Via BPS-digest in learned a new concept, the Cyranoid Illusion:
Imagine if the words that came out of your mouth were spoken by another person. Would anyone notice? This idea was explored by social psychologist Stanley Milgram, famous for his studies into obedience, but he never published his results. Milgram called the hybrid of one person’s body and another person’s mind, a Cyranoid, after the play Cyrano de Bergerac, in which the handsome Christian woos a woman using the graceful words provided by plain-looking Cyrano.
But some British researchers now did, and what happens when a grown up man is speaking the words of a woman or even a 12-year old boy? Would the public notice it? The study seems to suggest hardly:
Amazingly, the participants in the Cryanoid conditions were no more likely to say afterwards that they thought their interviewee had given scripted responses, spoken words relayed by radio, or wasn’t speaking his own thoughts. No participants raised any spontaneous suspicions about the interviewees’ autonomy during the interviews. And afterwards, when prompted directly, only one person out of 17 in each condition (two Cyranoid conditions and two normal) believed their interviewee’s answers had been fed to them.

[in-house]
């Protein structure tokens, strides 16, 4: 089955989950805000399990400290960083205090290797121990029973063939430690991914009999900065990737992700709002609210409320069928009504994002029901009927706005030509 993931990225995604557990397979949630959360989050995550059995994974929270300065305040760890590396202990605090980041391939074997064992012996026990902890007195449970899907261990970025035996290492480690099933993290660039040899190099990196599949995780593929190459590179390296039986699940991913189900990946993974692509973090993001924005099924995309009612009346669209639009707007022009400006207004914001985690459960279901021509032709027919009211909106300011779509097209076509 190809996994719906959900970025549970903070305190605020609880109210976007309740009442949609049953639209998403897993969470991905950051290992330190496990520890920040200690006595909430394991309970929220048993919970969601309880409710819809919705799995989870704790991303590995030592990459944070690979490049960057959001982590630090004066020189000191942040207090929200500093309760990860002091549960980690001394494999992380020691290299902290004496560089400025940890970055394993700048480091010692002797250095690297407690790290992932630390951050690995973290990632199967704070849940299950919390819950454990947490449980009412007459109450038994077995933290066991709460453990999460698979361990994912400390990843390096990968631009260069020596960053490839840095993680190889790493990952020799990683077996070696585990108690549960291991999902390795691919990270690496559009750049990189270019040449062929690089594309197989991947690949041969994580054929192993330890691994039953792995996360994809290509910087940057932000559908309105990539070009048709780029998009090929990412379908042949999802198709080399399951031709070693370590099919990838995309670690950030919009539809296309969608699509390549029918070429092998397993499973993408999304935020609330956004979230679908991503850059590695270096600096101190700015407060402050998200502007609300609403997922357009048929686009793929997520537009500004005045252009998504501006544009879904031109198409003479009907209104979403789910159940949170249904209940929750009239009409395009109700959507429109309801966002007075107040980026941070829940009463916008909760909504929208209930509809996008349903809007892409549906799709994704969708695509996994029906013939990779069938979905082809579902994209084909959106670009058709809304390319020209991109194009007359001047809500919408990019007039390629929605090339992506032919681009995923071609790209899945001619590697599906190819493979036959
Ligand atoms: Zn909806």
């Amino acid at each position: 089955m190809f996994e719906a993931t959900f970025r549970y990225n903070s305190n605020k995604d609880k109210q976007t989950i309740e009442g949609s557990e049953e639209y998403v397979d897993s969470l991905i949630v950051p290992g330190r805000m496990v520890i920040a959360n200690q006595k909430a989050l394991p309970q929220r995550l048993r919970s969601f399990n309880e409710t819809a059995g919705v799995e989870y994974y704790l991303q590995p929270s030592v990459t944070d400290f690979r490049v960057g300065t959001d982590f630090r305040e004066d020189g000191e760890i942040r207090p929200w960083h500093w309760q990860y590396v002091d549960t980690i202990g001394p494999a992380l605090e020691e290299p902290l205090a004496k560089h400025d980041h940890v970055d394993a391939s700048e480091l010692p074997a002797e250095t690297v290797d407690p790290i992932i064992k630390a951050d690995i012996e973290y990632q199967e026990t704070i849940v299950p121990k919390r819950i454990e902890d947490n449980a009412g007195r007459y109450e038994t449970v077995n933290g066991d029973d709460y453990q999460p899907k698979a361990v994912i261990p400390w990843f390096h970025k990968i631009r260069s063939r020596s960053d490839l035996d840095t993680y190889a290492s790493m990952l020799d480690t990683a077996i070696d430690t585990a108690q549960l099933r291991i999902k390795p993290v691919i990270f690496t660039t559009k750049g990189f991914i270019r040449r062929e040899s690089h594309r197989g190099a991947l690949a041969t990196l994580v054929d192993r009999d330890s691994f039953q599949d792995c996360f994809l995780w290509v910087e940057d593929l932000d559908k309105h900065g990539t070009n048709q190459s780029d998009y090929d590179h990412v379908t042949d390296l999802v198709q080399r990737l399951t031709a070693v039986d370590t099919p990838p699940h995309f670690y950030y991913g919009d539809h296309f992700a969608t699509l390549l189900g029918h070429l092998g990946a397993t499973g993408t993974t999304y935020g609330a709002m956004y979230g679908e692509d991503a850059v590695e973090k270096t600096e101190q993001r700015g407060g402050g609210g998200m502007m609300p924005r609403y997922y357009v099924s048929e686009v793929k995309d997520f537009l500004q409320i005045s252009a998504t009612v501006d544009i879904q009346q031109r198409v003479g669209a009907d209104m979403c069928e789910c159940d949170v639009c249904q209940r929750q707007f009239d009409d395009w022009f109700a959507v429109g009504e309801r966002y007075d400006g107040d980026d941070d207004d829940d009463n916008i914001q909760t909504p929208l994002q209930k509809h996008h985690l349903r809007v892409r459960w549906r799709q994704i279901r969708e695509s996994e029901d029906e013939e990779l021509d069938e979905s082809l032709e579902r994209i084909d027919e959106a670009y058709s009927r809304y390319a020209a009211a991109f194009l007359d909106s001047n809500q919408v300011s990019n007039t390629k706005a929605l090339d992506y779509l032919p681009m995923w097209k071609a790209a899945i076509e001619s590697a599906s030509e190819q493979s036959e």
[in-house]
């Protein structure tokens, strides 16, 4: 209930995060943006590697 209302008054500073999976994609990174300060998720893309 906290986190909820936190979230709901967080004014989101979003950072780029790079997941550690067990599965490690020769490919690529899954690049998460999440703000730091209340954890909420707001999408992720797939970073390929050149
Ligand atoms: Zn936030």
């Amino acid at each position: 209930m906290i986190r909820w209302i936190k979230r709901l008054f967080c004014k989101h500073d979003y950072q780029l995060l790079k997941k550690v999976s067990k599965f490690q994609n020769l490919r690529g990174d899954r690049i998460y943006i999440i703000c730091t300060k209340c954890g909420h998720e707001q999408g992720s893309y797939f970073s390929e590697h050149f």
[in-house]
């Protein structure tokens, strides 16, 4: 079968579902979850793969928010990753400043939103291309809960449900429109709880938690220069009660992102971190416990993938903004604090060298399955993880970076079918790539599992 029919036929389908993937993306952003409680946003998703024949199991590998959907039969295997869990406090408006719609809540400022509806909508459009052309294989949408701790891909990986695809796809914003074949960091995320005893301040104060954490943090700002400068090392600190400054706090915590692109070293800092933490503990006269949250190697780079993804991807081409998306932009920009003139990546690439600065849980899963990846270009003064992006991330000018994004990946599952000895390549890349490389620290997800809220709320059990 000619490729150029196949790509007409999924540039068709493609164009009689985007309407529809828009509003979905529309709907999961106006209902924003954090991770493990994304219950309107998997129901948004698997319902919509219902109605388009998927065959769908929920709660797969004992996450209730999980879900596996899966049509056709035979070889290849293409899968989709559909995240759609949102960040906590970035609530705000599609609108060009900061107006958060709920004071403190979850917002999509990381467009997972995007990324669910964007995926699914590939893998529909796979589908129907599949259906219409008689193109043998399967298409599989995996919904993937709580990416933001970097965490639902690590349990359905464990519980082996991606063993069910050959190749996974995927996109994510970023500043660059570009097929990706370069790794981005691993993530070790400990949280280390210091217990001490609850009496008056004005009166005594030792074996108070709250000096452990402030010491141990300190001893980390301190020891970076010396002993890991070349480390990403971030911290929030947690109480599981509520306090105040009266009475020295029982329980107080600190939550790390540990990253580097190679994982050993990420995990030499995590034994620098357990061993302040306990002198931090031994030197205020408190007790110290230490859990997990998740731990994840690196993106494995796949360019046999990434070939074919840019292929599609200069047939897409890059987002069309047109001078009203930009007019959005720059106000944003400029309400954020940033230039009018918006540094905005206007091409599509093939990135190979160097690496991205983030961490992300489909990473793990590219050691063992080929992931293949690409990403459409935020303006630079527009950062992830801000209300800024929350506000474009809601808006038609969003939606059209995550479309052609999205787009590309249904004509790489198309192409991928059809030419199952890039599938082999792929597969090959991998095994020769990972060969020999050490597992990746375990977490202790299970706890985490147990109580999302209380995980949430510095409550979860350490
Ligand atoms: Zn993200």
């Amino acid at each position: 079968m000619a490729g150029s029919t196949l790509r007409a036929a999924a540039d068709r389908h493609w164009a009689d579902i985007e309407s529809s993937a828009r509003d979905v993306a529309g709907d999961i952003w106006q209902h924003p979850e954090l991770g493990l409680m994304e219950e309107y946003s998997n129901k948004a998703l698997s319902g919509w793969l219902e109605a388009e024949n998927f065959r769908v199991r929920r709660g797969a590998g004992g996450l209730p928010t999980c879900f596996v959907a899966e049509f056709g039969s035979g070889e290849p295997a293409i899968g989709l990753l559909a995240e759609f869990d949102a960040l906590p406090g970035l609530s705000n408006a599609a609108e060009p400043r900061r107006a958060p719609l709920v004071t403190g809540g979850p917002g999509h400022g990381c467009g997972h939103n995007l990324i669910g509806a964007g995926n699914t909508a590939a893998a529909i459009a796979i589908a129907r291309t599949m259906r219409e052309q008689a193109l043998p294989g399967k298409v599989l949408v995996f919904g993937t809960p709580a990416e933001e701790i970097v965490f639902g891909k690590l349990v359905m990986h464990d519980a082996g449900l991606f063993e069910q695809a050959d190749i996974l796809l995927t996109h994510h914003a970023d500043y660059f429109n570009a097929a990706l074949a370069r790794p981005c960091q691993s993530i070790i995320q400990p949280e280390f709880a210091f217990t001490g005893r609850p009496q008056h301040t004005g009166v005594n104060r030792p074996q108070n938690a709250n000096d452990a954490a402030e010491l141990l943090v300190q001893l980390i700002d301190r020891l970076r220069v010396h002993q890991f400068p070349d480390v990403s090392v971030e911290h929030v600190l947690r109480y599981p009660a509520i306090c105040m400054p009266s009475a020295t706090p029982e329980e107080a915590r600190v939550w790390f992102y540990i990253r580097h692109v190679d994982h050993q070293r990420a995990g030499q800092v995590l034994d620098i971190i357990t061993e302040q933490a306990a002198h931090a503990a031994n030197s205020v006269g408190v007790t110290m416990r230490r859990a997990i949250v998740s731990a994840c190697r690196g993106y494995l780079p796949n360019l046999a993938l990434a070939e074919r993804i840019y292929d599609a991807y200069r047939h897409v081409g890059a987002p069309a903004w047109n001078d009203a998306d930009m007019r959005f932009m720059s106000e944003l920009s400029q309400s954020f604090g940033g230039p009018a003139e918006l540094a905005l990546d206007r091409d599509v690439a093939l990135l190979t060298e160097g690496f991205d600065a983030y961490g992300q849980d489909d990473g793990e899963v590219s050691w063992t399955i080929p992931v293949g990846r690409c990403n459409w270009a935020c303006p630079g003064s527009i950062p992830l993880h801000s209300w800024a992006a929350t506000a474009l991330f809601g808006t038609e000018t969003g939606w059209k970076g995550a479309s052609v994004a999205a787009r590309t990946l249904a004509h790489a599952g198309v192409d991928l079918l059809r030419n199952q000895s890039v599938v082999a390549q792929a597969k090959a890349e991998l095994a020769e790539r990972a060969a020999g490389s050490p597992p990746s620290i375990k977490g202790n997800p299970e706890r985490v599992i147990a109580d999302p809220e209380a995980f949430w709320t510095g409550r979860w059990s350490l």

I remember a class I took in college where every single lesson would be given by another guest-professor. After a few weeks the next guest was announced who would discuss living with low mental abilities. The class started, the man started giving his speech and it was not only after a half hour some students in the audience started to realize that the man in front of us wasn’t a professor but a person with a mental disability himself. Says a lot about how expectations influence our perceptions (and maybe also a lot about the other guest-professors).
Anyhow, this is the abstract of the new study by Corti and Gillespie:
In two studies based on Stanley Milgram’s original pilots, we present the first systematic examination of cyranoids as social psychological research tools. A cyranoid is created by cooperatively joining in real-time the body of one person with speech generated by another via covert speech shadowing. The resulting hybrid persona can subsequently interact with third parties face-to-face. We show that naïve interlocutors perceive a cyranoid to be a unified, autonomously communicating person, evidence for a phenomenon Milgram termed the “cyranic illusion.” We also show that creating cyranoids composed of contrasting identities (a child speaking adult-generated words and vice versa) can be used to study how stereotyping and person perception are mediated by inner (dispositional) vs. outer (physical) identity. Our results establish the cyranoid method as a unique means of obtaining experimental control over inner and outer identities within social interactions rich in mundane realism.